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Do Savannah Cats Act Like Dogs – Personality & Behavior

Savannah cats are one of the most beloved new cat breeds out there, prized for their beautiful coats, large sizes, long lifespan, and, most importantly, their amiable personalities. Savannah cats are often touted as a fantastic cat breed for dog loversWhy? Well, the people who tend to make that recommendation say that Savannah cats have personality and behaviors very like the personality found in many dog breeds. So, do Savannah cats act like dogs? 

Savannah cats resemble dog behavior, however, this depends on each individual cat. Savannah cats can be trained, and usually have stronger hunting instincts that most dogs. While they may show their loyalty differently than other cats, Savannah cats often have more of an independent streak that most dogs. Their personalities are unique, not entirely dog-like, but novel among cat breeds as well. 

Of course, individual variations may make a Savannah cat seem more or less dog-like. A lot of your cat’s personality depends on how you and your cat interact, and what kind of environment you provide for your Savannah cat.

Do Savannah Cats Get Along With Dogs?

Savannah cats typically do reasonably well with dogs. They are inquisitive and relatively confident as a rule, and it does help that many Savannah cats grow to large sizes. Since Savannah cats and dogs have some similar play styles, you might be able to get these two pets together.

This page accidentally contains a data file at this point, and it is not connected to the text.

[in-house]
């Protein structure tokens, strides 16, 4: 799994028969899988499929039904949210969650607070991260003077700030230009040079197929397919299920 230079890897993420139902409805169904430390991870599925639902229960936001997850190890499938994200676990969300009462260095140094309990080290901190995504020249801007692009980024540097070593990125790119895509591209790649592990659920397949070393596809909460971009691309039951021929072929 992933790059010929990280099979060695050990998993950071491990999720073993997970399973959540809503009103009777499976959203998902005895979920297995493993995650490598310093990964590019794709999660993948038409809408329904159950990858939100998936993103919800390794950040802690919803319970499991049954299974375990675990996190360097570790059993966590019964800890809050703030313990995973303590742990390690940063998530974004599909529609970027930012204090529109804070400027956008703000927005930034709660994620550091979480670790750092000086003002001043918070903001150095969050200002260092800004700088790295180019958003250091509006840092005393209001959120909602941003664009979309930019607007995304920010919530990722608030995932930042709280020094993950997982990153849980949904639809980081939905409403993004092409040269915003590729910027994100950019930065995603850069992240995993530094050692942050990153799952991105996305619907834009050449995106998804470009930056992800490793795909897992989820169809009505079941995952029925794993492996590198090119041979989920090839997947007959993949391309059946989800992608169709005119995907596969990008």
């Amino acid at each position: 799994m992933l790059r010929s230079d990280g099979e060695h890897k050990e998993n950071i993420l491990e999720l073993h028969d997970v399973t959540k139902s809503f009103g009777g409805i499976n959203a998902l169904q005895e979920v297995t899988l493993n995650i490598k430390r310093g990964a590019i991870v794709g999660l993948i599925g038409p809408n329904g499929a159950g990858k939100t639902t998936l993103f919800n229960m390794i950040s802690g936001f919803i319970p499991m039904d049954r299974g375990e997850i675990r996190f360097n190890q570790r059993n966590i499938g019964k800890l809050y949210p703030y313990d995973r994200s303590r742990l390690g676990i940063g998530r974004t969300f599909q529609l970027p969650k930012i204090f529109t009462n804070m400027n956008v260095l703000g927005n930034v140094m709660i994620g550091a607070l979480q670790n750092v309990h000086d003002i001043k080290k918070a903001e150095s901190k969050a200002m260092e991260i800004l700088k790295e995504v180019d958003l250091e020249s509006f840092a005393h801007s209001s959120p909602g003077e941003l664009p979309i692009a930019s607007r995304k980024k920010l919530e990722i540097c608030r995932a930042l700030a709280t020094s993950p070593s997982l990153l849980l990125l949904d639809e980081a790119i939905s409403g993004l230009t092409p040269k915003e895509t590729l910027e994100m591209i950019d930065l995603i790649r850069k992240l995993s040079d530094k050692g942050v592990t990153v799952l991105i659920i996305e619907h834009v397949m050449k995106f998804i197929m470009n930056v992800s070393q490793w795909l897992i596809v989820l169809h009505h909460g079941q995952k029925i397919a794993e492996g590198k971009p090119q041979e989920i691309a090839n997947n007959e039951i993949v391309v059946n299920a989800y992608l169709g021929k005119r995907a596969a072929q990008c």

However, there are no universals when it comes to introducing cats and dogs together. Some dogs are cat-averse, and likely will have a hard time getting along with any cat, including a Savannah cat. Some breeds are more cat-aggressive than others, and it’s best to take things very slow if you’re trying to introduce dogs from those breeds to a Savannah cat.

At the same time, some Savannah cats are more dog-averse than others. Fortunately, Savannah cats can usually overcome those problems, especially if you catch the problem young and move slowly as you introduce your cat and dog.

Cats and dogs also usually do better when they are raised together. That doesn’t necessarily mean that you have to get your puppy and Savannah kitten at the same time. Instead, if you want to have cats and dogs together, it’s a good idea to make sure at least one of the animals was raised with the other.

It’s also essential to match the temperament of the animal when introducing them. If your dog is very placid and calm, it may work to introduce them to a kitten better than it would work to introduce an adult cat to a puppy.